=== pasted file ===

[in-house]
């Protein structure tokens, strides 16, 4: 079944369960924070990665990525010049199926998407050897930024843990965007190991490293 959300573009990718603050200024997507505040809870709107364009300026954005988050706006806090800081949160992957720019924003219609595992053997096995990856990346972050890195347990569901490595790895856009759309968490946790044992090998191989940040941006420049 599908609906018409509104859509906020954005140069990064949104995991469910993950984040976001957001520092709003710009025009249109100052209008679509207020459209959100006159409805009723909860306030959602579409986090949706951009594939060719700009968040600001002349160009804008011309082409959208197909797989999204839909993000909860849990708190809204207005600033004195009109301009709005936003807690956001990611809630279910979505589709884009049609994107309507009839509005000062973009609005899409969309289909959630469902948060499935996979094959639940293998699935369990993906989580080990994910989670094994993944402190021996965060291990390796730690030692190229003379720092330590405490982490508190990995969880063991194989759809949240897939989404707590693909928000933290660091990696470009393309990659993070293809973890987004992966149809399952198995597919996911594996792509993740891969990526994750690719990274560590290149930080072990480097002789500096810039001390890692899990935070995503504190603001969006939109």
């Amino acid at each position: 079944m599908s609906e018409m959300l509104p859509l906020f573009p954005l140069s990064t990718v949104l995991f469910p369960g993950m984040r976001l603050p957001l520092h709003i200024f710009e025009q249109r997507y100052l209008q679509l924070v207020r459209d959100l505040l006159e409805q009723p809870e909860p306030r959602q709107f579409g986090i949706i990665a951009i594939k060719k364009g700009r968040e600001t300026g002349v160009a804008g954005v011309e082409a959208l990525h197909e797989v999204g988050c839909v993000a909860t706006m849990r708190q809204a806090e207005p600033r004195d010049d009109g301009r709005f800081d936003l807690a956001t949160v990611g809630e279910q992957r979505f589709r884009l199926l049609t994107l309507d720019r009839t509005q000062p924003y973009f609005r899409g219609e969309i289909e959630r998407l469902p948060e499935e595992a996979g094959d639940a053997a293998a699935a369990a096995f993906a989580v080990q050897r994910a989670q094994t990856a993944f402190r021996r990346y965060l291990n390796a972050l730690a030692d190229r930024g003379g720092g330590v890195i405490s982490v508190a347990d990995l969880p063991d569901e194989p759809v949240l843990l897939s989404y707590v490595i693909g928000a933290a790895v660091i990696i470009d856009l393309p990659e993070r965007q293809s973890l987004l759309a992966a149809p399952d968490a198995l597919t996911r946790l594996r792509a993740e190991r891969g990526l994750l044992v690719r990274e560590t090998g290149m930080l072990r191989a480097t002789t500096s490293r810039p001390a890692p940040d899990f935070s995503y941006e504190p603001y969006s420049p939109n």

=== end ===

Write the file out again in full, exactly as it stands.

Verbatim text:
[in-house]
């Protein structure tokens, strides 16, 4: 079944369960924070990665990525010049199926998407050897930024843990965007190991490293 959300573009990718603050200024997507505040809870709107364009300026954005988050706006806090800081949160992957720019924003219609595992053997096995990856990346972050890195347990569901490595790895856009759309968490946790044992090998191989940040941006420049 599908609906018409509104859509906020954005140069990064949104995991469910993950984040976001957001520092709003710009025009249109100052209008679509207020459209959100006159409805009723909860306030959602579409986090949706951009594939060719700009968040600001002349160009804008011309082409959208197909797989999204839909993000909860849990708190809204207005600033004195009109301009709005936003807690956001990611809630279910979505589709884009049609994107309507009839509005000062973009609005899409969309289909959630469902948060499935996979094959639940293998699935369990993906989580080990994910989670094994993944402190021996965060291990390796730690030692190229003379720092330590405490982490508190990995969880063991194989759809949240897939989404707590693909928000933290660091990696470009393309990659993070293809973890987004992966149809399952198995597919996911594996792509993740891969990526994750690719990274560590290149930080072990480097002789500096810039001390890692899990935070995503504190603001969006939109």
């Amino acid at each position: 079944m599908s609906e018409m959300l509104p859509l906020f573009p954005l140069s990064t990718v949104l995991f469910p369960g993950m984040r976001l603050p957001l520092h709003i200024f710009e025009q249109r997507y100052l209008q679509l924070v207020r459209d959100l505040l006159e409805q009723p809870e909860p306030r959602q709107f579409g986090i949706i990665a951009i594939k060719k364009g700009r968040e600001t300026g002349v160009a804008g954005v011309e082409a959208l990525h197909e797989v999204g988050c839909v993000a909860t706006m849990r708190q809204a806090e207005p600033r004195d010049d009109g301009r709005f800081d936003l807690a956001t949160v990611g809630e279910q992957r979505f589709r884009l199926l049609t994107l309507d720019r009839t509005q000062p924003y973009f609005r899409g219609e969309i289909e959630r998407l469902p948060e499935e595992a996979g094959d639940a053997a293998a699935a369990a096995f993906a989580v080990q050897r994910a989670q094994t990856a993944f402190r021996r990346y965060l291990n390796a972050l730690a030692d190229r930024g003379g720092g330590v890195i405490s982490v508190a347990d990995l969880p063991d569901e194989p759809v949240l843990l897939s989404y707590v490595i693909g928000a933290a790895v660091i990696i470009d856009l393309p990659e993070r965007q293809s973890l987004l759309a992966a149809p399952d968490a198995l597919t996911r946790l594996r792509a993740e190991r891969g990526l994750l044992v690719r990274e560590t090998g290149m930080l072990r191989a480097t002789t500096s490293r810039p001390a890692p940040d899990f935070s995503y941006e504190p603001y969006s420049p939109n």